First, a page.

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Check Point Software Preps Customers For 'WannaCry' Follow-Up Attacks

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Check Point Software Preps Customers For 'WannaCry' Follow-Up Attacks

With global firms still reeling from last weekend’s WannaCry ransomware attack, cybersecurity firms are simultaneously riding the fear and bracing for an inevitable next wave of attacks.

“Now that malware authors have seen the success of utilizing ETERNALBLUE, I'm sure they will be rapidly creating new variants and techniques to try and capitalize on people who aren't able to secure their organization in time,” Nicolas McKerrall, threat researcher at Check Point Software Technologies Ltd. (NASDAQ: CHKP), told Benzinga.

Check Point is taking the opportunity to educate the public on protective measures. The company professes effective technology to combat and prevent the variants thus far seen, so it is urging consumers to affix proper data center, cloud, mobile and endpoint controls, as well as improve threat visibility.

Worms like WannaCry exploit vulnerabilities to capitalize on exposed services and unpatched technology, whose susceptibility is often preventable. In some situations, signature-based detection isn’t updated quickly enough to offer critical protection.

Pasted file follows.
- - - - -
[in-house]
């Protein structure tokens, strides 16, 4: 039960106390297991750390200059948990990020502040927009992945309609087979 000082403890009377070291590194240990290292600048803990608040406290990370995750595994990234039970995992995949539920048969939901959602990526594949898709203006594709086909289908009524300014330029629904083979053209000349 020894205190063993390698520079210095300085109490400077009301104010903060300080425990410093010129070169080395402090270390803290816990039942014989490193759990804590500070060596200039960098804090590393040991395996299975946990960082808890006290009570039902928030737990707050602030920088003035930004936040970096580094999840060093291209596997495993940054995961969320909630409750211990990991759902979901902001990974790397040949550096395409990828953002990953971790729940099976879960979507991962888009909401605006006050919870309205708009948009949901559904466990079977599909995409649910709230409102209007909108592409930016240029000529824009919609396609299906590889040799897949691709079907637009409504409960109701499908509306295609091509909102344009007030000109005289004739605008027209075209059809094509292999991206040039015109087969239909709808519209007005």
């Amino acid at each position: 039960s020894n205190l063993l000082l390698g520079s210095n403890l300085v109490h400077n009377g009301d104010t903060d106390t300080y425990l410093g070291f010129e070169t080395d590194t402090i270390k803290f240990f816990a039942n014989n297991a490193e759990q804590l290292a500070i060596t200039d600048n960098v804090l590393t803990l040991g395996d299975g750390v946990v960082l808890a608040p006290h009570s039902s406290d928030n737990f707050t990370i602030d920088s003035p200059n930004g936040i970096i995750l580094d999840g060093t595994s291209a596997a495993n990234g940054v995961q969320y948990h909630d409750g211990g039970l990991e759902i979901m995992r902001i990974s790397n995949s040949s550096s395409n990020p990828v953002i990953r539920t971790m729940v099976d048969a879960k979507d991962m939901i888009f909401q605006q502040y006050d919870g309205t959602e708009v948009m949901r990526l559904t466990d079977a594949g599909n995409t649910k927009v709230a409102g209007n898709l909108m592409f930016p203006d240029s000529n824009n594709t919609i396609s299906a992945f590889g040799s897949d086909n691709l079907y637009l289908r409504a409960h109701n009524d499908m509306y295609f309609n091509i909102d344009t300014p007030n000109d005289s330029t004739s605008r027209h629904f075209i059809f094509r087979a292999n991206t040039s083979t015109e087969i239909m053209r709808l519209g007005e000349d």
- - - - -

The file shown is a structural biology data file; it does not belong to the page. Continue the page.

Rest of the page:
“Exploiting humans is much easier than exploiting machines,” McKerrall said. “Machines are predictable, but humans will make a variety of choices based on a wide variety of variables. Often to the detriment of their overall security.”

The Check Point Method

Check Point’s services, such as Sandblast Network, Agent and Cloud, thus work to block threats before patches are installed and in spite of consumer choice.

“Even if they disable multiple layers of security controls that would have stopped the threat, we still have the anti-ransomware technology built into Sandblast Agent,” McKerrall said. “An individual user can't disable this protection, and regardless of their ‘security choices,’ we will detect, stop, remediate and even recover their files when their machine is under attack.”

As of the company’s most recent assessment, its approach proved successful. None of its clients were compromised in the WannaCry attack, in part because of the firm’s multi-layered security system and non-disableable fundamental protection.

“Traditional detection and even traditional Sandbox technology is not enough,” McKerrall said. “Today you need a way to be able to block threats the first time and not allow ‘Patient Zero’ through.”

Taylor Cox contributed reporting.

Related Links:

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